Skip to main content

Electricity Privatisation

Volume 164: debated on Monday 18 December 1989

The text on this page has been created from Hansard archive content, it may contain typographical errors.

20.

To ask the Secretary of State for Energy if he will make a statement on progress towards his announced timetable for the privatisation of the electricity industry.

42.

To ask the Secretary of State for Energy if he will make a statement on the progress of plans for the electricity privatisation share issue and related matters.

The Government remain on target to complete the privatisation of the industry within this Parliament.

75.

To ask the Secretary of State for Energy what provisions he has made to ensure a level playing field between fossil fuel industries, including coal, and nuclear fuel supplies to electricity generation subsequent to vesting day.

Coal will continue to be the major fuel for electricity generation for many years to come. The non-fossil fuel obligation will ensure that nuclear power continues to play a strategic role in ensuring security of supply and that renewable sources of energy will be able to fulfil their potential as soon as practicable.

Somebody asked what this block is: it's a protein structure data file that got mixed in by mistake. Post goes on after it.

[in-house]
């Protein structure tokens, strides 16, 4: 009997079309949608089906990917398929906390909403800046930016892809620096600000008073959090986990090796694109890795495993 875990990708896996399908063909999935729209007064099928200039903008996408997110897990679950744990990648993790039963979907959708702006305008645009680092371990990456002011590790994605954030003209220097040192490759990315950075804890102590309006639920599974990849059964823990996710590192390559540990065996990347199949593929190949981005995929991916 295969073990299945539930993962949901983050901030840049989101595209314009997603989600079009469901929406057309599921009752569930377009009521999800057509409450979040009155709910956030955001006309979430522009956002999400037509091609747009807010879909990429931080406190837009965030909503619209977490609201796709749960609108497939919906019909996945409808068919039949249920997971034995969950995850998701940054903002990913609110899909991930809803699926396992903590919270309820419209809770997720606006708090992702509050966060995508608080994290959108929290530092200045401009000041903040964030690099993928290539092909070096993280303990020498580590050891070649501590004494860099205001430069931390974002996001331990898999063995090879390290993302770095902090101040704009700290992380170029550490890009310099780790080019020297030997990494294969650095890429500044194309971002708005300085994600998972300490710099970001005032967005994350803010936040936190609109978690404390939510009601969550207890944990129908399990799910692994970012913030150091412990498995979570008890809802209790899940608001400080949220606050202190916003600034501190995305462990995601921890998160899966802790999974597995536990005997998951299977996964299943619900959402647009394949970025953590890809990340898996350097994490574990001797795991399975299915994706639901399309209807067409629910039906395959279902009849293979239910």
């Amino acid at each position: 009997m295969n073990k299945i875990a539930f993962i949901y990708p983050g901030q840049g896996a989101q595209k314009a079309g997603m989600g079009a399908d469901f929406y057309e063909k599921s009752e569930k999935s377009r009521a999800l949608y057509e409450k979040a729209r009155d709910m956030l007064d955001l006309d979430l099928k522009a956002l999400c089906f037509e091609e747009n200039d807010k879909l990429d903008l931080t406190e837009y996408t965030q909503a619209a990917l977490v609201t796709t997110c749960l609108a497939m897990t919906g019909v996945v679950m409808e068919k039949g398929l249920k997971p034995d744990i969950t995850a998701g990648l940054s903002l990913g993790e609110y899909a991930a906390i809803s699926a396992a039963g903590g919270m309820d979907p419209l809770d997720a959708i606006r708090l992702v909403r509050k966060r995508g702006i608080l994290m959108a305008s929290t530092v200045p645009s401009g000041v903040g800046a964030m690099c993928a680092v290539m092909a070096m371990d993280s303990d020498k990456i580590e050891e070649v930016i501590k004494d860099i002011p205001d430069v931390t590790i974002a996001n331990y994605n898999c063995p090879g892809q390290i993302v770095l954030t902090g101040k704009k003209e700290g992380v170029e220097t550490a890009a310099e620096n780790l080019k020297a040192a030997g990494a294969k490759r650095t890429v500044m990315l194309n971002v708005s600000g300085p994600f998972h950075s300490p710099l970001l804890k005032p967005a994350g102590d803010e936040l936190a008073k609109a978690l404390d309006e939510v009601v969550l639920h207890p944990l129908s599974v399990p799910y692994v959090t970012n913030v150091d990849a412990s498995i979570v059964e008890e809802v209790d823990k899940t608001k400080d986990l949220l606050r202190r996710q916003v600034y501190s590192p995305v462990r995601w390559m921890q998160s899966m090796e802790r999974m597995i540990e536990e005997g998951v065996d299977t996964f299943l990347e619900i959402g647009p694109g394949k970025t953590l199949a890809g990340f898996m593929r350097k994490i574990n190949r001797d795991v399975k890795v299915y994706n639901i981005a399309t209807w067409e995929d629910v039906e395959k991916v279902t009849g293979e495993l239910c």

68.

To ask the Secretary of State for Energy what is his latest estimate of the total cumulative cost to his departmental public expenditure so far of consultancy, advertising and advice relating to privatisation of the electricity supply industry

The total cumulative cost to my Department (as at 30 November this year) is £12·4 million.

46.

To ask the Secretary of State for Energy what provisions he has made to ensure a proper valuation of the electricity supply industry's land and property assets before vesting day.

Valuers have been appointed to value the land and property of each of the electricity supply industry bodies.

31.

To ask the Secretary of State for Energy if he will make a further statement on the likely cost implications for major industrial users of the privatisation of electricity.

Major industrial users will be able to negotiate with the supplier or generator of their choice. The introduction of competition should enable such customers to obtain competitive contracts. There will thus be a downward pressure on costs and prices.